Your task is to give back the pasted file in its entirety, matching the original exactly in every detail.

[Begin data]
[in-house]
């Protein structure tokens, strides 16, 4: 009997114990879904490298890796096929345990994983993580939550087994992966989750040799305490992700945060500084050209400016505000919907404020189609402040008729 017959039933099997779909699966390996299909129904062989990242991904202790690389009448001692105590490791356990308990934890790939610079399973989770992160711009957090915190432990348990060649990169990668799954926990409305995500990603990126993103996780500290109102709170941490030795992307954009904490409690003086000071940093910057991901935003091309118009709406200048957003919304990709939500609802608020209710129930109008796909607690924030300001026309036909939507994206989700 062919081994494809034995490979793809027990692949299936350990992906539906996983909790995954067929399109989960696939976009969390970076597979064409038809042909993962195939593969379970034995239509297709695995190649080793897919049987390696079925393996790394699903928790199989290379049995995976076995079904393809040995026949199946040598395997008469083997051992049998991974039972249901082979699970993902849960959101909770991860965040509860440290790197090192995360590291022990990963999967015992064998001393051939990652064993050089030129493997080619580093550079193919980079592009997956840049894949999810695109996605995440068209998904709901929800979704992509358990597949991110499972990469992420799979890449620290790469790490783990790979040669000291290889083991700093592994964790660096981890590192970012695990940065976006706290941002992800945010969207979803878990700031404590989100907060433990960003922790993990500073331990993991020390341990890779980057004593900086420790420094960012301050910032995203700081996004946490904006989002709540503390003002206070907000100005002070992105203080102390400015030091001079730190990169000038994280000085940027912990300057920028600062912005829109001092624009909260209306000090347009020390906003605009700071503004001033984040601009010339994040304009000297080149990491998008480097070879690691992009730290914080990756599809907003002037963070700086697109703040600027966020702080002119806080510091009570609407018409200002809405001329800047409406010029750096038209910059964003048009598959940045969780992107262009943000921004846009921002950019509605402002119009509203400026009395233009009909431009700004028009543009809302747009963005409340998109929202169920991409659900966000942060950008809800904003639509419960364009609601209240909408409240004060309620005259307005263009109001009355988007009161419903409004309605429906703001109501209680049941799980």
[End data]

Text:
[in-house]
């Protein structure tokens, strides 16, 4: 009997114990879904490298890796096929345990994983993580939550087994992966989750040799305490992700945060500084050209400016505000919907404020189609402040008729 017959039933099997779909699966390996299909129904062989990242991904202790690389009448001692105590490791356990308990934890790939610079399973989770992160711009957090915190432990348990060649990169990668799954926990409305995500990603990126993103996780500290109102709170941490030795992307954009904490409690003086000071940093910057991901935003091309118009709406200048957003919304990709939500609802608020209710129930109008796909607690924030300001026309036909939507994206989700 062919081994494809034995490979793809027990692949299936350990992906539906996983909790995954067929399109989960696939976009969390970076597979064409038809042909993962195939593969379970034995239509297709695995190649080793897919049987390696079925393996790394699903928790199989290379049995995976076995079904393809040995026949199946040598395997008469083997051992049998991974039972249901082979699970993902849960959101909770991860965040509860440290790197090192995360590291022990990963999967015992064998001393051939990652064993050089030129493997080619580093550079193919980079592009997956840049894949999810695109996605995440068209998904709901929800979704992509358990597949991110499972990469992420799979890449620290790469790490783990790979040669000291290889083991700093592994964790660096981890590192970012695990940065976006706290941002992800945010969207979803878990700031404590989100907060433990960003922790993990500073331990993991020390341990890779980057004593900086420790420094960012301050910032995203700081996004946490904006989002709540503390003002206070907000100005002070992105203080102390400015030091001079730190990169000038994280000085940027912990300057920028600062912005829109001092624009909260209306000090347009020390906003605009700071503004001033984040601009010339994040304009000297080149990491998008480097070879690691992009730290914080990756599809907003002037963070700086697109703040600027966020702080002119806080510091009570609407018409200002809405001329800047409406010029750096038209910059964003048009598959940045969780992107262009943000921004846009921002950019509605402002119009509203400026009395233009009909431009700004028009543009809302747009963005409340998109929202169920991409659900966000942060950008809800904003639509419960364009609601209240909408409240004060309620005259307005263009109001009355988007009161419903409004309605429906703001109501209680049941799980």